Formation of gametocytes: After repeated cycles of erythrocytic schizogony when the number of fresh RBC decreases, some merozoites enter the RBC and transform into gametocytes instead of continuing the erythrocytic cycle. This process generally takes place when the RBCs are present in the spleen and bone marrow.
The gametocytes are of two types namely smaller microgametocytes or male gametocytes and larger macrogametocytes or female gametocytes. The gametocytes cannot undergo further development in man as the temperature and PH of the blood man are not suitable for further development. These gametocytes reach the blood circulation and wait to reach the next host. They degenerate and die if they are not transferred to mosquitoes within a week.
Describe the life cycle of plasmodium vivax in mosquitoes.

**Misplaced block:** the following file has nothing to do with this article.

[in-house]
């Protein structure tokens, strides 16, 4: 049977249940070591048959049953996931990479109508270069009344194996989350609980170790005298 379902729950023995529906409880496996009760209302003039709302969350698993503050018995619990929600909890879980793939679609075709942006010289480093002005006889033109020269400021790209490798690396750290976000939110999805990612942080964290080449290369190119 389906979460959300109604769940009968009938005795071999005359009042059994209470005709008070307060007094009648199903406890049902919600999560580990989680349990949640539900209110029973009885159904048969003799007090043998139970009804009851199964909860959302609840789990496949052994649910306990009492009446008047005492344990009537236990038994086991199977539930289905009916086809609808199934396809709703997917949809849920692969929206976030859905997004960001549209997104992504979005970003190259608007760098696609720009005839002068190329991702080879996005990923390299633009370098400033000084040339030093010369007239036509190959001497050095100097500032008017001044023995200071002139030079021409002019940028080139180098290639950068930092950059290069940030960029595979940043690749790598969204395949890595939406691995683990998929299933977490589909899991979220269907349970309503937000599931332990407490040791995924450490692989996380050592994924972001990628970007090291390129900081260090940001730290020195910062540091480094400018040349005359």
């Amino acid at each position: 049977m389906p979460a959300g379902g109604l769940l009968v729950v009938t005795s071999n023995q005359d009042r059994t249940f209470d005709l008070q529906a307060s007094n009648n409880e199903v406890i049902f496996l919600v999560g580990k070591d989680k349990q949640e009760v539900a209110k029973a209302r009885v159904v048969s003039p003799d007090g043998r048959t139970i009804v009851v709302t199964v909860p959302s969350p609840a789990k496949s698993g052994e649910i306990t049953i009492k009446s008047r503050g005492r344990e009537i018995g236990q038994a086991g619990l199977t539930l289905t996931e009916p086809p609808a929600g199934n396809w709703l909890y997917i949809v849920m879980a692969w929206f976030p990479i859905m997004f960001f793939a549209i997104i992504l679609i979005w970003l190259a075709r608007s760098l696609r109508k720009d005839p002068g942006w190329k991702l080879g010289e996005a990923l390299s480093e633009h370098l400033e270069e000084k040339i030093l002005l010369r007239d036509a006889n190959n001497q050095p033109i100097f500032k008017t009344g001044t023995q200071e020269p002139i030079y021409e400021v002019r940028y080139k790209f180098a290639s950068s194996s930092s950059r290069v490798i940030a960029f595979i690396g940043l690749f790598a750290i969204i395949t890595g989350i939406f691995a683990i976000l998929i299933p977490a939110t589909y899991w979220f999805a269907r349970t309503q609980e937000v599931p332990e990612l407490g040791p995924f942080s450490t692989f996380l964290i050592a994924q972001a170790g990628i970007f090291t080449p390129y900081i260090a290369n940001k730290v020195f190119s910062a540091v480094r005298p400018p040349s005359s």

Life cycle of plasmodium in mosquito (The mosquito phase) Ross cycle: When a female Anopheles mosquito bite and sucks the blood of a malaria patient the gametocytes along with the other stages of the erythrocytic cycle reach the crop of mosquito. Here all the stages are digested except the gametocytes. Further part of the life cycle consists of
- Formation of ookinete & oocysts
(i) Gametogony: The formation of male and female gametes from the gametocytes is called gametogony. It occurs in the lumen of the crop of mosquitoes.
Formation of male gametes: During this process, the nucleus of the microgametocyte divides into eight daughter nuclei called pronuclei which reach the periphery. The cytoplasm is pushed out in the form of eight flagella-like processes. Into each flagellum-like process, one pronucleus enters and forms a micro gamete or male gamete. These male gametes show lashing movements like flagella and get separated from the cytoplasm of microgametocyte. This process is called exflagellation.